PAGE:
Business Leader Is Named Interim Chancellor in N.Y.C.
New York City school board members last week named a Manhattan business leader—rather than an educator—as interim chancellor of the nation's largest school system, two weeks after the board declined to renew Rudolph F. Crew's contract.
The school board chose Harold O. Levy, a Citigroup executive and a member of the state board of regents, over two candidates endorsed by Mayor Rudolph W. Giuliani. Mr. Levy's appointment hinges on the state education commissioner's waiving a requirement that local schools chiefs in New York hold education administrator credentials.
Mr. Levy, who is 47, said in a statement that he grew to care about the state of New York City's schools when he chaired the Commission on School Facilities and Maintenance Reform, a panel that studied the deterioration of city school buildings and came to be known as the Levy Commission.
"We pointed out the life-threatening conditions of our public schools and helped to change them," Mr. Levy said. "I well recognize the depth of the challenge and have no political or social agenda. My goal is to focus relentlessly on improving learning for students."
The city school board, which oversees the schooling of 1.1 million students, voted 4-3 on Dec. 23 not to renew Mr. Crew's contract. He since has accepted a position at the University of Washington in Seattle overseeing a training academy for education leaders.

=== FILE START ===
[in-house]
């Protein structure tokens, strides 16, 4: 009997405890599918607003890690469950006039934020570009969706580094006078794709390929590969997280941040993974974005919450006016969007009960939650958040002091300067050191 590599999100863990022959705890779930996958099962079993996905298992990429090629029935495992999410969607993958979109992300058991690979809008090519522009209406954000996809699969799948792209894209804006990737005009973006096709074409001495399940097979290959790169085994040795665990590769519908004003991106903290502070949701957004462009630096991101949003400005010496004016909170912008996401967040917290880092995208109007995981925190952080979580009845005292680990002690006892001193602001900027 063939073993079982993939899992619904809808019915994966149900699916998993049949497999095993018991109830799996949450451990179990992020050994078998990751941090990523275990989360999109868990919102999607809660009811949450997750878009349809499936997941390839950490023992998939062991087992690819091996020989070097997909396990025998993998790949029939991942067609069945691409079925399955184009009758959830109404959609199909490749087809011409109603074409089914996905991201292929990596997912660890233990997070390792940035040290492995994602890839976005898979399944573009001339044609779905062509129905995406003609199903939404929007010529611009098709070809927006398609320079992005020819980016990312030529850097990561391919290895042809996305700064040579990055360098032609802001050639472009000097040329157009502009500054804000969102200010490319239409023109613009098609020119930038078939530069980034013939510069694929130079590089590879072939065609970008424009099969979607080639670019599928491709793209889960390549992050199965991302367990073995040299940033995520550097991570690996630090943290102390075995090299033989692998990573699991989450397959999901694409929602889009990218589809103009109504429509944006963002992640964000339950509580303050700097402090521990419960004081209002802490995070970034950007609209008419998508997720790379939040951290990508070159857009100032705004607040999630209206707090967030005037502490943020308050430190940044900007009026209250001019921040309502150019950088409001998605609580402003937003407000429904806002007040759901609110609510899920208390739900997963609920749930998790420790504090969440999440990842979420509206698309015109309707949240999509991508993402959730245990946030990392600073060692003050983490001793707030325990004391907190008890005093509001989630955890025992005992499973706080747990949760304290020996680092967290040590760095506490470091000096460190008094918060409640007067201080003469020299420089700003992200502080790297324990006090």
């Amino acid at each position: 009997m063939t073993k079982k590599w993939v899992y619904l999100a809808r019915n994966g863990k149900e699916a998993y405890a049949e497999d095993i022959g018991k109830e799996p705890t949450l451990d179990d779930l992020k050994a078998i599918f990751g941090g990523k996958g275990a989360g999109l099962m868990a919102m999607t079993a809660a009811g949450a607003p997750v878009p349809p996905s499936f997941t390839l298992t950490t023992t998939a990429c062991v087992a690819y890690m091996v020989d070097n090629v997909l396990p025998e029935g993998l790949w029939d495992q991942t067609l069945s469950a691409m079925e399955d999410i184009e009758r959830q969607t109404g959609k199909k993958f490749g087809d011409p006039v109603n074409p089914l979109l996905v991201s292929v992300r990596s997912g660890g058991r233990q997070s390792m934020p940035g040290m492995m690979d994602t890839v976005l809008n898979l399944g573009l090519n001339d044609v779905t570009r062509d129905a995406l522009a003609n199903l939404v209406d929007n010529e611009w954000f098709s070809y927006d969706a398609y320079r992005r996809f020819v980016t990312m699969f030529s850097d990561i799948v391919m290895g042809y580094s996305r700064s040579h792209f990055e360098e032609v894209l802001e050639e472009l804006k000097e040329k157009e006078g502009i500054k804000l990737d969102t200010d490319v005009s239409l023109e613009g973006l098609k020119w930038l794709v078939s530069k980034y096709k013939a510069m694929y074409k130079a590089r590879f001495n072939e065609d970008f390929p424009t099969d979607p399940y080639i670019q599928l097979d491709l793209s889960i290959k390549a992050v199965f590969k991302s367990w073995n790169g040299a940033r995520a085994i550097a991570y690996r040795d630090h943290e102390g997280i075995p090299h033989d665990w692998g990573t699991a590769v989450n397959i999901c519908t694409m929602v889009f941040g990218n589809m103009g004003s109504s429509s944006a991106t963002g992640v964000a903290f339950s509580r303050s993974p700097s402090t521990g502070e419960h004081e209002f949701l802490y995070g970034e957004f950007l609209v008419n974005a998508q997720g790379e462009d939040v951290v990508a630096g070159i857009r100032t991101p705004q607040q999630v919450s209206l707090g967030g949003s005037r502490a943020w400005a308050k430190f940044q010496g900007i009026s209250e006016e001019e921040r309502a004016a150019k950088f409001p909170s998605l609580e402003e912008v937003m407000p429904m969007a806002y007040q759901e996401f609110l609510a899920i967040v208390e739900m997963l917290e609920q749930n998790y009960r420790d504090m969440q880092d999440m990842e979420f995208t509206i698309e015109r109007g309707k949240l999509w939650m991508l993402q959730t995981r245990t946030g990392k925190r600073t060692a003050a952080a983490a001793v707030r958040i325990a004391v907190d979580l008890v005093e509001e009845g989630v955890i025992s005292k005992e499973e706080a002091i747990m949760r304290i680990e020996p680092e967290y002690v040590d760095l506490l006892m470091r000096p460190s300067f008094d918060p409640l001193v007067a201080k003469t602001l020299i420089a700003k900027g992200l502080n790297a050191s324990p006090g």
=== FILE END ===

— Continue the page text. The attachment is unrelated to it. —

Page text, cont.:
Waiver Decision Awaited
To decide whether to allow someone without education credentials into the interim chancellor post, Richard P. Mills, the state education commissioner, has assembled a team of business leaders, education professors, and others to advise him, said Tom Dunn, a spokesman for the commissioner.
Nonetheless, Mr. Dunn stressed that the commissioner's decision was his "alone to make."
He added that it would not necessarily set a precedent that would clear the way for someone without proper credentials to assume the chancellor's post permanently. State regulations bar New York districts from hiring superintendents who don't have school administrator credentials.
The commissioner didn't expect to make a decision before the start of this week, Mr. Dunn said.
The board chose Mr. Levy as its candidate on Jan. 9, thwarting efforts by Mr. Giuliani on behalf of two other candidates, according to The New York Times. A falling out between the mayor and Mr. Crew was widely seen as a factor in the outgoing chancellor's departure.
School board President William C. Thompson Jr. praised the board's choice for interim chancellor, saying Mr. Levy is an experienced business leader and manager who is familiar and deeply concerned about the district's challenges.
"He also knows the obstacles this system faces—the need for well-prepared teachers, the dire state of school facilities, and the need for equitable funding from the state," Mr. Thompson said in a statement.
Vol. 19, Issue 19, Page 12Published in Print: January 19, 2000, as Business Leader Is Named Interim Chancellor in N.Y.C.